Email Marketing Insights
July 26, 2012 | By Kara Trivunovic
Here is an article I wrote for MediaPost:
The thing about great strategies and approaches to the email channel is that they are very specific and unique to a brand, or even a product line – they don't necessarily translate across every vertical or even brands within a vertical. Your email program and its success is as unique as the swirls and loops on your thumb. However, the premise of great email is very similar, but daunting: Give your subscribers what they want.
What makes this task daunting is that what (s)he wants today can be different from tomorrow. Heck – (s)he may not even know (s)he wants or needs something until you deliver it to the inbox. As email marketers, we need to be fluid in the approach, the strategy, the content and context we are delivering to the customer.
Here are some recent programs that have grabbed the attention of our internal brain trust – we pass these around our already crowded inboxes with comments like, "This is a great idea," or, "Nice use of an animated .gif." You know you all do this too!
Message:Black Friday-like Deals All Week
It isn't so much about the unique way Target has positioned the sale, "Black Friday in July," which is interesting in and of itself. But what really stood out to our Creative Director was that when he didn't open the email the first time, a few days later he got another one with an altered subject line that said, "We'll try this again."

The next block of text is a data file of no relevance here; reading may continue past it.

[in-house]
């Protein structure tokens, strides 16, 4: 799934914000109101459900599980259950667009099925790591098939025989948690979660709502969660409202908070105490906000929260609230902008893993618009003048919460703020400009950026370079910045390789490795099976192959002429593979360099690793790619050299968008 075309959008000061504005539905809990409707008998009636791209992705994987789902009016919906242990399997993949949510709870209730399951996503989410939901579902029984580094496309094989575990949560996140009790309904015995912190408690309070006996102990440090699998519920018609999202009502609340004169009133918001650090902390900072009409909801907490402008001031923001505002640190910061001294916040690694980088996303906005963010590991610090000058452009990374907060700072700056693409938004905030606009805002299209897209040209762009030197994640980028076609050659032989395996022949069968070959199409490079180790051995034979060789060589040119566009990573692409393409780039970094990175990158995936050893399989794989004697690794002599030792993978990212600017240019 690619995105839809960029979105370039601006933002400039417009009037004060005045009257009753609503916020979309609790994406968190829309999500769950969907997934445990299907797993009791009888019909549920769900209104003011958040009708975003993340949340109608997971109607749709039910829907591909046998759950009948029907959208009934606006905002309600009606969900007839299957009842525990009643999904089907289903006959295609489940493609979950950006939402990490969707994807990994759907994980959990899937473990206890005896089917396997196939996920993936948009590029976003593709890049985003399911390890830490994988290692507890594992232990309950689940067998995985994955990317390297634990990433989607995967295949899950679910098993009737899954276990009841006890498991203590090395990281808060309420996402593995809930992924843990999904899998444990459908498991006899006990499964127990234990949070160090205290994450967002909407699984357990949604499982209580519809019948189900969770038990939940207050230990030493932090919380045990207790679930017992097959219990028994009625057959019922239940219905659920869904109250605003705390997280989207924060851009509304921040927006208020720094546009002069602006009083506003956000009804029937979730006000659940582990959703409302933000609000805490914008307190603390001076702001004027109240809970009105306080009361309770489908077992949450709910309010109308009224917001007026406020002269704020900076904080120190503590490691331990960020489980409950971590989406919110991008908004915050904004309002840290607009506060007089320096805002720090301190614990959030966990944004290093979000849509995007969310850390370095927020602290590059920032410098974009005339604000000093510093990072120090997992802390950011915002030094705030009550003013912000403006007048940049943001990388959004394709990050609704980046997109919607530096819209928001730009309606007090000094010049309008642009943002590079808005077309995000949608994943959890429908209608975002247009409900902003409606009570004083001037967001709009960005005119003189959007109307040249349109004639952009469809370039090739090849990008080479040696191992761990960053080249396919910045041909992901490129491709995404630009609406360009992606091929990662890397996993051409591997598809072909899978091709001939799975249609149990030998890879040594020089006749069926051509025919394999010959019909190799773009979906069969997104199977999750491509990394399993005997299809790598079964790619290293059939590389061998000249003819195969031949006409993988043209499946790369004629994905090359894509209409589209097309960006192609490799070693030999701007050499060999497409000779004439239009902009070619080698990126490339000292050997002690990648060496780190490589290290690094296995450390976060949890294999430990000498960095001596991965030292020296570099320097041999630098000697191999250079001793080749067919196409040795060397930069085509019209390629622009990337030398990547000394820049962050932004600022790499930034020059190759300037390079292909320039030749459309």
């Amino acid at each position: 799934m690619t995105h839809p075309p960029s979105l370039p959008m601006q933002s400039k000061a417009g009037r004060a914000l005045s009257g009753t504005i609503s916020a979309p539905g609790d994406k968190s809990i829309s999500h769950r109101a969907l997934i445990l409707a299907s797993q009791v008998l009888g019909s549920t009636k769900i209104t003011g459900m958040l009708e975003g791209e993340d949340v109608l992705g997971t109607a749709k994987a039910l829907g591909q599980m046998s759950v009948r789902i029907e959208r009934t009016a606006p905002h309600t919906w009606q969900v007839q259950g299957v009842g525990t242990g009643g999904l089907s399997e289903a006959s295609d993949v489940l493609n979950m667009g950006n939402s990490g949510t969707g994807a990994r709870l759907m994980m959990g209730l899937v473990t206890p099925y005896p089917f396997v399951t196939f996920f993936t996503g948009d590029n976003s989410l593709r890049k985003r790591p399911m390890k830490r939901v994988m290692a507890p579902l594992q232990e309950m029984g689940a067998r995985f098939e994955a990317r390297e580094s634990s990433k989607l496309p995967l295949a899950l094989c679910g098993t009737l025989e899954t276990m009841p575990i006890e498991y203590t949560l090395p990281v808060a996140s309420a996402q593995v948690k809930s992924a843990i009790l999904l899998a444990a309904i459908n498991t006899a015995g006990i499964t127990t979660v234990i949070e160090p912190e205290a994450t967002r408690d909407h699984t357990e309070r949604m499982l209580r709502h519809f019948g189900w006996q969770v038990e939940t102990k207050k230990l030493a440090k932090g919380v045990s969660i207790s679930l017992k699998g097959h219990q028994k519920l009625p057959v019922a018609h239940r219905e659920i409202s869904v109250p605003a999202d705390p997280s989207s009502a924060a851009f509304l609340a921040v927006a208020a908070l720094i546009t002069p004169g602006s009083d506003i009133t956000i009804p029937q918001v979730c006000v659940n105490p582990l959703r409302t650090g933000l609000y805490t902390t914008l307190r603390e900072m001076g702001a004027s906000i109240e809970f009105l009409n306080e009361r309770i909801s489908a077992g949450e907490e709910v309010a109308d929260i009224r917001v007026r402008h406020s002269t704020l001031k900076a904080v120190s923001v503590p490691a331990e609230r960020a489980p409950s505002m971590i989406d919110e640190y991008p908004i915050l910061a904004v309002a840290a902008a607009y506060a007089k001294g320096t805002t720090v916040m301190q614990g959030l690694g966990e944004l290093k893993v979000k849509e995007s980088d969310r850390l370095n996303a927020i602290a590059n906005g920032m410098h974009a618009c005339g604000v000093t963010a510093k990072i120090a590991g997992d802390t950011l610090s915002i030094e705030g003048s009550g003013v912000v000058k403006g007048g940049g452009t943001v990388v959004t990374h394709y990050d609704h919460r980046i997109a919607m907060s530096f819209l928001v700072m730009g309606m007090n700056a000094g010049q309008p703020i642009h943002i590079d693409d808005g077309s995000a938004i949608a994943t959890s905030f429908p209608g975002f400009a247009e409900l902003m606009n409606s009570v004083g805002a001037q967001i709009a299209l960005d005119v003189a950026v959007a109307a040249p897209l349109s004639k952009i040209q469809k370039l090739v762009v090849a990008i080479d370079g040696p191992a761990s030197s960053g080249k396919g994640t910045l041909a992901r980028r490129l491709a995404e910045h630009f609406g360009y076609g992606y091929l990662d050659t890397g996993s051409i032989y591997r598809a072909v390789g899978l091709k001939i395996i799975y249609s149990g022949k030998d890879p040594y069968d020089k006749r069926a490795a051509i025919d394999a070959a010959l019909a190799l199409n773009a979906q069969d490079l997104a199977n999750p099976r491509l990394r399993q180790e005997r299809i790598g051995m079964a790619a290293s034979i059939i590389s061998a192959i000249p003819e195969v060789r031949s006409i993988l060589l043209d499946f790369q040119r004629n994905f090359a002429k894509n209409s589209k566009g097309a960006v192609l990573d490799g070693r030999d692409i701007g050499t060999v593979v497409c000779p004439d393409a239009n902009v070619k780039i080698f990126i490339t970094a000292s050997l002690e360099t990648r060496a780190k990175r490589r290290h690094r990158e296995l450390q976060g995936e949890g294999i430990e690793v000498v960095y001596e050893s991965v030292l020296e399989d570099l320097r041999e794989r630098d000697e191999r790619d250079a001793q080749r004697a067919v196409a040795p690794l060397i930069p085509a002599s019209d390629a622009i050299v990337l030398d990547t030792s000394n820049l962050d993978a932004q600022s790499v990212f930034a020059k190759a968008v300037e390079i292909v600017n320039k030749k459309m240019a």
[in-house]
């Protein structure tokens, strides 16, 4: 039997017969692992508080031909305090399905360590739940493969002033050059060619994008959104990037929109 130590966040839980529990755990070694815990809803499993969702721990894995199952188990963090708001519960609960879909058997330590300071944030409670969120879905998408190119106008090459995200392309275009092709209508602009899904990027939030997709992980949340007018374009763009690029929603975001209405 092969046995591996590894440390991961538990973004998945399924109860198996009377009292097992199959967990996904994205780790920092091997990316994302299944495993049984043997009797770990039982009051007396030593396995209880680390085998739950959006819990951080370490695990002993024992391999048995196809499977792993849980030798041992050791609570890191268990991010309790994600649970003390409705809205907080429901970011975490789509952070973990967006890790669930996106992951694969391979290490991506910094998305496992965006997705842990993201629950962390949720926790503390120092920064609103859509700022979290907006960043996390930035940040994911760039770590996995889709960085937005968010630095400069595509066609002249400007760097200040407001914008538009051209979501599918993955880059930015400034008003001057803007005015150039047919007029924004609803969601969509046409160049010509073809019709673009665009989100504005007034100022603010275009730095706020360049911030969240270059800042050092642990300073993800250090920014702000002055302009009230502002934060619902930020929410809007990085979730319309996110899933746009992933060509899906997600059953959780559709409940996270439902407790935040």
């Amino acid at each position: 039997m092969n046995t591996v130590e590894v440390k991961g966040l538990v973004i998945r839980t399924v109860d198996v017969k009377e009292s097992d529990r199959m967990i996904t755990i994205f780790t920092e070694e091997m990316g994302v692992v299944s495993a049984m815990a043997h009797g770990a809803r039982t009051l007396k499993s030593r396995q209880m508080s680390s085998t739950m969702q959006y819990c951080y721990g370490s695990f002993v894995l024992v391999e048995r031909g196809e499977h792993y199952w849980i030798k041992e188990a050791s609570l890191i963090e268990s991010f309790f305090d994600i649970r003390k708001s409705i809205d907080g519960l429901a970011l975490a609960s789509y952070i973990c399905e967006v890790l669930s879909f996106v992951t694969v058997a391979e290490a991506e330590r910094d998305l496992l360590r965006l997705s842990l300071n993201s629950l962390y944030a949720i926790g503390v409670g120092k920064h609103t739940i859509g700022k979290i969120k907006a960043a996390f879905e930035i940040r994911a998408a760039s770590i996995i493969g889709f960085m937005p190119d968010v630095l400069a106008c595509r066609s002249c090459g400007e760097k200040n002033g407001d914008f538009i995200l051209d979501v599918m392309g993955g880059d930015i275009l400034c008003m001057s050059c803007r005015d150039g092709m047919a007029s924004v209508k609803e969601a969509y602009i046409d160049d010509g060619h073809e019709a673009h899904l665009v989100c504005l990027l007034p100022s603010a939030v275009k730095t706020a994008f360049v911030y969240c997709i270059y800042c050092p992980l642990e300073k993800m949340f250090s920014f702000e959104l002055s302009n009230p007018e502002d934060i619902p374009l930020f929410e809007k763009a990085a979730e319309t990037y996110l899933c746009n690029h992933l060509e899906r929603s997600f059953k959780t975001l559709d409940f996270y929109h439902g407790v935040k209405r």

Following up on email that wasn't opened isn't necessarily a new idea – but is it a tactic that is leveraged enough? It isn't something you would want to do with every email you send, but if you have a particularly public sale or opportunity and a sub-segment of your audience that either consistently opens or engages online, this could be a great way to "remind" them about your offer. It is also important to inject some personality into the copy and align the tone with your brand.
Message:Last Item Available
This is all about timing. At Yoox.com you can save items that you may want to purchase in your "dream box." The items you place are color and size specific so that you can purchase at a later date in a turnkey way. Even better, the company’s email communications are tied to inventory, so that when only one of your chosen items is left, an email is triggered to inform you of that fact.
This approach is not only relevant (as it is an item the consumer has preselected and identified), but it also uses the "urgency" approach, highlighting the need to act quickly to get the item you want.
Fab actually gets two on this list, because we think their email messages are, well...Fab.
Message: Customize your email messages
Gaining further information from customers to better position your marketing efforts is always something marketers struggle with. Fab sent a dedicated email communication to subscribers to encourage them to update preferences, but it goes beyond that. Fab executes this very effectively by outlining in the email itself the types of email communications the company sends, how frequently each of them come, and then telling recipients that they are in "full control of the inbox." For control freaks like me, no other statement could be better!
Message:Get ready today - Next week Fab reinvents social shopping. Again.
Nothing like a good teaser. Our Global Strategic Services Director thought this one was a winner. Introducing a new concept to engaged users in advance of a launch is always a good idea. If you have an audience of people who are opening, clicking or converting from your email communications, it’s safe to say that they are a more engaged customer than someone who does not receive your email communications. Give your email subscribers advanced access to new, cool stuff. Again, not a brand-new concept, but certainly effective.
What great email campaigns have you seen lately?